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Safe Boat Operations – Man Overboard

Source: Mariners Learning System, by Captain Bob Figular

“MAN OVERBOARD!” is one of the worst alarms to hear while underway. Clear thinking and decisive action is of primary importance when a person falls overboard. Even the best swimmers can become disoriented when unexpectedly falling into the water. Prolonged exposure to rough seas or cold weather can quickly weaken a swimmer.

One of the first things every boat owner needs to learn is how to prevent a man overboard situation from occurring in the first place. Some things to pay particular attention to are:

  • Keep decks clear of trip/slip hazards.
  • Ensure lifelines are up and in good condition.
  • Do not allow people to rid on the bow or go forward while underway.
  • Keep alcohol use in check while underway.
  • Alert all crew to the possible dangers and procedures to follow in the event of a “MAN OVERBOARD”.

In addition it is critically important to ensure that everyone onboard is wearing appropriate life jacket while underway. If someone should fall overboard, the proper life jacket will keep him or her afloat if unconscious and if properly equipped may provide signalling devices that will assist rescuers in locating the person.

If a person enters the water unexpectedly, the crewmember who first sees that someone has fallen overboard should follow these procedures:

  1. Spread the alarm in a loud voice by repeatedly calling out, “MAN OVERBOARD!” It is also very important to shout out the location the person fell overboard. For example, if the person fell over the starboard side, the alarm should be, “MAN OVERBOARD, STARBOARD SIDE!”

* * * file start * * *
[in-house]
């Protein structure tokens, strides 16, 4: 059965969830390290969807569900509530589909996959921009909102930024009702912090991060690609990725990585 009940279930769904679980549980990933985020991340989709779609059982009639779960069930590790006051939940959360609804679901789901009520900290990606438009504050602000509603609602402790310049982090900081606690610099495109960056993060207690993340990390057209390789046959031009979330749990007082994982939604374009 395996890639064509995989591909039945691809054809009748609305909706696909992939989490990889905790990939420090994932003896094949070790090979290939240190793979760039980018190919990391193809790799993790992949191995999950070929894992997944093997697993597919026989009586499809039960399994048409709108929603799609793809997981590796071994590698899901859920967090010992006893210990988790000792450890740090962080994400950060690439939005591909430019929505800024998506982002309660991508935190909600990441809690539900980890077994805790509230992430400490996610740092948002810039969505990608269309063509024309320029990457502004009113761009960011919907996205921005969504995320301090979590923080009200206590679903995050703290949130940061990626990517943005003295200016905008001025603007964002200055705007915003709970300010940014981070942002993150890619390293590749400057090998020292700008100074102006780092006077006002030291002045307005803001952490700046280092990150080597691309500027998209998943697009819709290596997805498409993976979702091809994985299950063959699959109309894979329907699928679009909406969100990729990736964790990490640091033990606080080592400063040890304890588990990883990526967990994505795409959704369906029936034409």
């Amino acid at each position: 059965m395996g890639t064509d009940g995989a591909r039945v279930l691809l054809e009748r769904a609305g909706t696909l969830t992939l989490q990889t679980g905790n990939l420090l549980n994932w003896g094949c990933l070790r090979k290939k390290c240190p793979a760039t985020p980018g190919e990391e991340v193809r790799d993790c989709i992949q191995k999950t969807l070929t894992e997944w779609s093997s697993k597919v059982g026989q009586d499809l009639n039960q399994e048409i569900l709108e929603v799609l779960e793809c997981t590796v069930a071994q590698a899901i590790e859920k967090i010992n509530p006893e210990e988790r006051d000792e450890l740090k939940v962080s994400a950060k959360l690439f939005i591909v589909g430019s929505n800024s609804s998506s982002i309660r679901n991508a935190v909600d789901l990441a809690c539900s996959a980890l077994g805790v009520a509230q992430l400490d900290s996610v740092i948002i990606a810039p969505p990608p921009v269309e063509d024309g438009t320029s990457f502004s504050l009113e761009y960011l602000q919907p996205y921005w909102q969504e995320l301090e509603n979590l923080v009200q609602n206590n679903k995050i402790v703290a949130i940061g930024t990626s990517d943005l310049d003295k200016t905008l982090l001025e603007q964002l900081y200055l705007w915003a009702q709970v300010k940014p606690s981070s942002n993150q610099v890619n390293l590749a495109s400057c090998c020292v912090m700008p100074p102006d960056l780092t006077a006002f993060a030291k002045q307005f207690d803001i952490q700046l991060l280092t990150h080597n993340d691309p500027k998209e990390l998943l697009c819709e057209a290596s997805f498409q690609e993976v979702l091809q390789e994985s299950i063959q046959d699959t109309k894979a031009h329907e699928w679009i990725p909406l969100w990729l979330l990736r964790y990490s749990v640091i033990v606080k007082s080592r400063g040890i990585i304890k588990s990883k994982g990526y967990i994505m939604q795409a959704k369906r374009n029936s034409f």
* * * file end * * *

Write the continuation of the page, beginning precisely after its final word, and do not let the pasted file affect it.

2. Throw a ring buoy (or anything that floats) over the side as quickly as possible. It does not necessarily have to be thrown towards the person in the water; just get it in the water as soon as possible.
  3. Maintain sight of and continuously point to the individual in the water while carefully moving to a position that the boat operator will be able to see them from.

Once the alarm has been sounded, the boat operator has several steps to complete in order to successfully recover the person in the water. Though a quick recovery is preferred, at times it is better to slow down, assess the situation, and ensure everything is done properly the first time. Not every Man Overboard recovery is the same. It is always better to make a correct approach slowly and recover the person on the first attempt rather than an incorrect fast approach resulting in the need for a second try.

There is no single correct order in which the following steps should be taken. Everything depends on the situation at hand. Starting a turn to maneuver back to the person in the water is a common first step, but if boat traffic in the area is heavy, turning the vessel might endanger others. Each step is important in its own way and needs to be conducted to ensure a successful recovery.

The information provided here has been a general guideline. Actual situations will vary and all details pertaining to each are beyond the scope of this discussion. It is important to remember that the key to a successful rescue is preparation, practice, and alertness.